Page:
All you can do is lay around, sleep all day, and wait for someone to have time to take out outside for a quick walk. Maybe they’ll also have a couple of minutes of conversations or playing with you. How would this make you feel?
This is, in essence, how most dogs live. Plenty of them get very limited activities like playtime, games, puzzle toys, and exercises. Studies show that dogs that don’t receive the mental and physical biological needs can develop behavior problems. Some of these problems can be a lack of focus, hyperactivity, excessive chewing and barking, a lack of impulse control, and more.
What’s even worse, most owners fail to identify these problems and associate them with a lack of exercise and mental activity.
Do your dog a favor and make sure they get all the activities needed for mental and physical health. Make a plan and stick to it, and you’ll have a happier dog that is easier to train.
6. Give your dog plenty of affection and attention
There are some trainers and owners that still believe expressing signs of affection to your dog is not a good thing. The faulty thinking here is that you need to show your superiority and only demonstrate your affection sparingly. Don’t buy into this false premise.
Now we know that the relationship we have with our dog is very important because we need a strong bond if we also want to see eagerness for compliance. A dog that receives the love and attention they need will look forward to spending time with you, and they will comply with the discipline you will ask from them.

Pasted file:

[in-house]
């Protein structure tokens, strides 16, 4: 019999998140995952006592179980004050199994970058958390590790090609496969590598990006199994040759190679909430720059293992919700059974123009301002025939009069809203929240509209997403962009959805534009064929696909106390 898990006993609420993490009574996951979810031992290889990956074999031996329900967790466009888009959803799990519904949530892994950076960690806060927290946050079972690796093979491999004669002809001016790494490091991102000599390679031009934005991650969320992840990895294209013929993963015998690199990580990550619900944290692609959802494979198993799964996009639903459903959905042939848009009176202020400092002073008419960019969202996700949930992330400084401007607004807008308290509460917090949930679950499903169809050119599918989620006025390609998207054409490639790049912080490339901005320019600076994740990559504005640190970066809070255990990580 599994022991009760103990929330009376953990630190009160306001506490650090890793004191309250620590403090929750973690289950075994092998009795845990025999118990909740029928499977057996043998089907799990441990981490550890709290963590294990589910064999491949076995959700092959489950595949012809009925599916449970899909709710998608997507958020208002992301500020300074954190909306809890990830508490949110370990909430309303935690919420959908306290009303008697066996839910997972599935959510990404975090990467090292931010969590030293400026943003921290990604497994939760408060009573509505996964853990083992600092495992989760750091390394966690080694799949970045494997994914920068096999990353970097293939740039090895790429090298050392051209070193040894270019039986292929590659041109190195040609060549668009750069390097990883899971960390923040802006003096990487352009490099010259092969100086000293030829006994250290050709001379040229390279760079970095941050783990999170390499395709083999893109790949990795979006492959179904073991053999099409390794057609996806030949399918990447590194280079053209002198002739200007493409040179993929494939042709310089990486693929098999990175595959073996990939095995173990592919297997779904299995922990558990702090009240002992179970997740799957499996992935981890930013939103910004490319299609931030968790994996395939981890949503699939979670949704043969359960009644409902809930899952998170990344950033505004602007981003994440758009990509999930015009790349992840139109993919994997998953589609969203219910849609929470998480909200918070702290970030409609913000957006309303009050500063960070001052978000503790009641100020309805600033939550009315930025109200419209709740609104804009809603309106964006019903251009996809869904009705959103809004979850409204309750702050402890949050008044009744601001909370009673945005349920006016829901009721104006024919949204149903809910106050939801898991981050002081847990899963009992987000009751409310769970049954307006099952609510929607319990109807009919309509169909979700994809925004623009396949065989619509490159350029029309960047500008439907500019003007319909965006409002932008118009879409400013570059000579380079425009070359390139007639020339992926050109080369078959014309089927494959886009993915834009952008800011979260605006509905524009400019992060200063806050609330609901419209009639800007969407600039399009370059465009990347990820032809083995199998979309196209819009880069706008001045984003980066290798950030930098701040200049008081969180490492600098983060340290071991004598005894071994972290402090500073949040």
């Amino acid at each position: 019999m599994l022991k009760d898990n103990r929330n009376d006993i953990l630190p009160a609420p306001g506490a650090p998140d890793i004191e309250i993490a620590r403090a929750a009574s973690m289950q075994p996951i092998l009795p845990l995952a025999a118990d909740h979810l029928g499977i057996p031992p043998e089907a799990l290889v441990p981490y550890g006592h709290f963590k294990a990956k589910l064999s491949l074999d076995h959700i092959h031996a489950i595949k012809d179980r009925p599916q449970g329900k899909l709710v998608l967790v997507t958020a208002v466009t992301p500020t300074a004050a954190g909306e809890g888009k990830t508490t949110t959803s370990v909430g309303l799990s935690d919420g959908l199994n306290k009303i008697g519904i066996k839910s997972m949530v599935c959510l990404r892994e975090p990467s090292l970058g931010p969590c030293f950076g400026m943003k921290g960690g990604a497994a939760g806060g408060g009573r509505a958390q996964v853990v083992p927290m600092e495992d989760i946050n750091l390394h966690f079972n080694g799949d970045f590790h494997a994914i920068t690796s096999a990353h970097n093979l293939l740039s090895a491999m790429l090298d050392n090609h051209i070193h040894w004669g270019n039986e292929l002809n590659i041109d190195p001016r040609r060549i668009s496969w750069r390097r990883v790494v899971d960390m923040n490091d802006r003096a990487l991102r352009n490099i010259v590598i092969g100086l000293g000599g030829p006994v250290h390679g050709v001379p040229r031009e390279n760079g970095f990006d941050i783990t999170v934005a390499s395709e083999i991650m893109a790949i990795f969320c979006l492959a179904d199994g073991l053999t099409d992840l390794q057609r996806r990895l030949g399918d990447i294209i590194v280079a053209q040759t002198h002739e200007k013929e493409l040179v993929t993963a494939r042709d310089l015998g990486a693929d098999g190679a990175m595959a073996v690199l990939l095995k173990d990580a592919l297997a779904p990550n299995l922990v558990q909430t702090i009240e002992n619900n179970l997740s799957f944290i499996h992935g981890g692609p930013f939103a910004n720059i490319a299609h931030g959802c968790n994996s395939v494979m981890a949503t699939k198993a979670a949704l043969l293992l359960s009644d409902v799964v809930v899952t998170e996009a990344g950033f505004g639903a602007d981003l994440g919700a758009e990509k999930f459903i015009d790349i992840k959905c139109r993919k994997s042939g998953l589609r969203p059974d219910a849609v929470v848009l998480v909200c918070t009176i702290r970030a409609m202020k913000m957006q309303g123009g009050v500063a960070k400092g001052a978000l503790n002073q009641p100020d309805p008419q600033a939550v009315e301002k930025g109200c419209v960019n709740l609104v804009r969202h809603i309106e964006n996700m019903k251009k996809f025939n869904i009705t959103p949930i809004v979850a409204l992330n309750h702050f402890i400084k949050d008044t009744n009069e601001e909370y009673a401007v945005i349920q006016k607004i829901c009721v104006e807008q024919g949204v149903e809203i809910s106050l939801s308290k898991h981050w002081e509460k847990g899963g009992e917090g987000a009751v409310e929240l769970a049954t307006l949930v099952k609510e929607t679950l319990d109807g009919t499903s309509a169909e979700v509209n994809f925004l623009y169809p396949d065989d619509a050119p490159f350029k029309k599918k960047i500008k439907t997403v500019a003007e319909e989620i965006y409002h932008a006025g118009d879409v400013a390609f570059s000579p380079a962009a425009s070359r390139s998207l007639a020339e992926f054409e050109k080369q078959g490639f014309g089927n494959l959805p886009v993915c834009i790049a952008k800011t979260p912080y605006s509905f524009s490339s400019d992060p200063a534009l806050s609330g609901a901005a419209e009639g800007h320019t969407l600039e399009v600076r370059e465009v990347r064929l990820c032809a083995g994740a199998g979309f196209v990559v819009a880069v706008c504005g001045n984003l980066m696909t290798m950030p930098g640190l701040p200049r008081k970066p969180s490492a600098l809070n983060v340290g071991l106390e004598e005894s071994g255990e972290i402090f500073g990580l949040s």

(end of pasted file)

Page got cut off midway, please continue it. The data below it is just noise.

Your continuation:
This doesn’t mean you should give love and attention at the expense of rules, discipline, and accountability. You have to find a balance.
There are times when you need to be firm, and there are times when you need to be warm.
7. Learn your dog’s habits and behaviors
If someone asks you things about your loved ones, you would probably know more about them than you think. What makes them happy, what makes them fearful, what are the things that make them stressed.
You know what buttons you can push to encourage them to do something good or to stop them from doing something bad. Your dog deserves the same level of thoughtfulness when it comes to learning their behavior.
If you know how your dog reacts when feeling happy, sad, or stressed and what triggers those reactions, you can better anticipate situations and you’ll be able to better comfort and educate them.
But these things should be learned from thoughtful observations, not from guesswork or your biased interpretation. You need to deposit the effort to learn everything you need to know about your furry friend.
Each dog has their own personality and emotional reactions, so they are unique in their way. Even if they are not able to communicate verbally, they can certainly communicate with you with their behavior.
This tip will give you a sense of control, peace of mind, and it will set you apart from the average owner.